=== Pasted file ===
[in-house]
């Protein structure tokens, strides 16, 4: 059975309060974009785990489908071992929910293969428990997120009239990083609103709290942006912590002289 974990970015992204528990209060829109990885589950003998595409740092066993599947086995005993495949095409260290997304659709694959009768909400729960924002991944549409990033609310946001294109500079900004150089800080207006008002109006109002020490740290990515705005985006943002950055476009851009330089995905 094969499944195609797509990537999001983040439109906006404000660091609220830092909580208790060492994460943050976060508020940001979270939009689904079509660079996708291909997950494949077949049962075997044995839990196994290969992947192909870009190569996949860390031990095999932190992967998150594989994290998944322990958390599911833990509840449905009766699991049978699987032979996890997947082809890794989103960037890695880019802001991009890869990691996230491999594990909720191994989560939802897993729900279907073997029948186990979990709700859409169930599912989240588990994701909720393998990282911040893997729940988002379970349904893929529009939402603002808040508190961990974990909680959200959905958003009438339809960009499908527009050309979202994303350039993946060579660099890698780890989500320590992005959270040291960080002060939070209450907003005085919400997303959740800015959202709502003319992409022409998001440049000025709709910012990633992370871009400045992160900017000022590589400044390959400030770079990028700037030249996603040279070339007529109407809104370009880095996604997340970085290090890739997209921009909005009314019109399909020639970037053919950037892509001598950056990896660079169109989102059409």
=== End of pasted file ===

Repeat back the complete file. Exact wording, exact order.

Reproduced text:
[in-house]
């Protein structure tokens, strides 16, 4: 059975309060974009785990489908071992929910293969428990997120009239990083609103709290942006912590002289 974990970015992204528990209060829109990885589950003998595409740092066993599947086995005993495949095409260290997304659709694959009768909400729960924002991944549409990033609310946001294109500079900004150089800080207006008002109006109002020490740290990515705005985006943002950055476009851009330089995905 094969499944195609797509990537999001983040439109906006404000660091609220830092909580208790060492994460943050976060508020940001979270939009689904079509660079996708291909997950494949077949049962075997044995839990196994290969992947192909870009190569996949860390031990095999932190992967998150594989994290998944322990958390599911833990509840449905009766699991049978699987032979996890997947082809890794989103960037890695880019802001991009890869990691996230491999594990909720191994989560939802897993729900279907073997029948186990979990709700859409169930599912989240588990994701909720393998990282911040893997729940988002379970349904893929529009939402603002808040508190961990974990909680959200959905958003009438339809960009499908527009050309979202994303350039993946060579660099890698780890989500320590992005959270040291960080002060939070209450907003005085919400997303959740800015959202709502003319992409022409998001440049000025709709910012990633992370871009400045992160900017000022590589400044390959400030770079990028700037030249996603040279070339007529109407809104370009880095996604997340970085290090890739997209921009909005009314019109399909020639970037053919950037892509001598950056990896660079169109989102059409």